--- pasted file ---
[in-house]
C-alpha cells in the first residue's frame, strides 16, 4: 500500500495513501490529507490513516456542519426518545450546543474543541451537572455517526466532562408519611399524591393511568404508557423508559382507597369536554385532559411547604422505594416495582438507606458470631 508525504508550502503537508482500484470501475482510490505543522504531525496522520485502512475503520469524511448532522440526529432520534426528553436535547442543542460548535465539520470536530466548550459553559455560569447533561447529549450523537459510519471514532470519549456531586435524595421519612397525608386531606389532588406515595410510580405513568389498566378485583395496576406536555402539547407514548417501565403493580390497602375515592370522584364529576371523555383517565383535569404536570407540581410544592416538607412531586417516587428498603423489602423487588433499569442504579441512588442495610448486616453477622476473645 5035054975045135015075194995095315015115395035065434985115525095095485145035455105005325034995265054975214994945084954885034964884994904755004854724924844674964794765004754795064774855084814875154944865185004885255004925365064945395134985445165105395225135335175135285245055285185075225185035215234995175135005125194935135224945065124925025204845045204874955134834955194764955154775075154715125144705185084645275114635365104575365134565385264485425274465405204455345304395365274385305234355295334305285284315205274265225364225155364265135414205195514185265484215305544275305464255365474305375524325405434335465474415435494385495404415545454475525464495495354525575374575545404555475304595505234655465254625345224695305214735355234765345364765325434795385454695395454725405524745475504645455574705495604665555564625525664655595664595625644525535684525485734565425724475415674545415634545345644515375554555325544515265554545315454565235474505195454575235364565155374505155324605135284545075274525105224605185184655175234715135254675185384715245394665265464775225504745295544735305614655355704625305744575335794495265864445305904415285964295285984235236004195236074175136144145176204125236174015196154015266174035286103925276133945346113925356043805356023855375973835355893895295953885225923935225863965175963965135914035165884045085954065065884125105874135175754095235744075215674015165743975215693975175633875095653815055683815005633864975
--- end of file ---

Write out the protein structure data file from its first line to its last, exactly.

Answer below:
[in-house]
C-alpha cells in the first residue's frame, strides 16, 4: 500500500495513501490529507490513516456542519426518545450546543474543541451537572455517526466532562408519611399524591393511568404508557423508559382507597369536554385532559411547604422505594416495582438507606458470631 508525504508550502503537508482500484470501475482510490505543522504531525496522520485502512475503520469524511448532522440526529432520534426528553436535547442543542460548535465539520470536530466548550459553559455560569447533561447529549450523537459510519471514532470519549456531586435524595421519612397525608386531606389532588406515595410510580405513568389498566378485583395496576406536555402539547407514548417501565403493580390497602375515592370522584364529576371523555383517565383535569404536570407540581410544592416538607412531586417516587428498603423489602423487588433499569442504579441512588442495610448486616453477622476473645 5035054975045135015075194995095315015115395035065434985115525095095485145035455105005325034995265054975214994945084954885034964884994904755004854724924844674964794765004754795064774855084814875154944865185004885255004925365064945395134985445165105395225135335175135285245055285185075225185035215234995175135005125194935135224945065124925025204845045204874955134834955194764955154775075154715125144705185084645275114635365104575365134565385264485425274465405204455345304395365274385305234355295334305285284315205274265225364225155364265135414205195514185265484215305544275305464255365474305375524325405434335465474415435494385495404415545454475525464495495354525575374575545404555475304595505234655465254625345224695305214735355234765345364765325434795385454695395454725405524745475504645455574705495604665555564625525664655595664595625644525535684525485734565425724475415674545415634545345644515375554555325544515265554545315454565235474505195454575235364565155374505155324605135284545075274525105224605185184655175234715135254675185384715245394665265464775225504745295544735305614655355704625305744575335794495265864445305904415285964295285984235236004195236074175136144145176204125236174015196154015266174035286103925276133945346113925356043805356023855375973835355893895295953885225923935225863965175963965135914035165884045085954065065884125105874135175754095235744075215674015165743975215693975175633875095653815055683815005633864975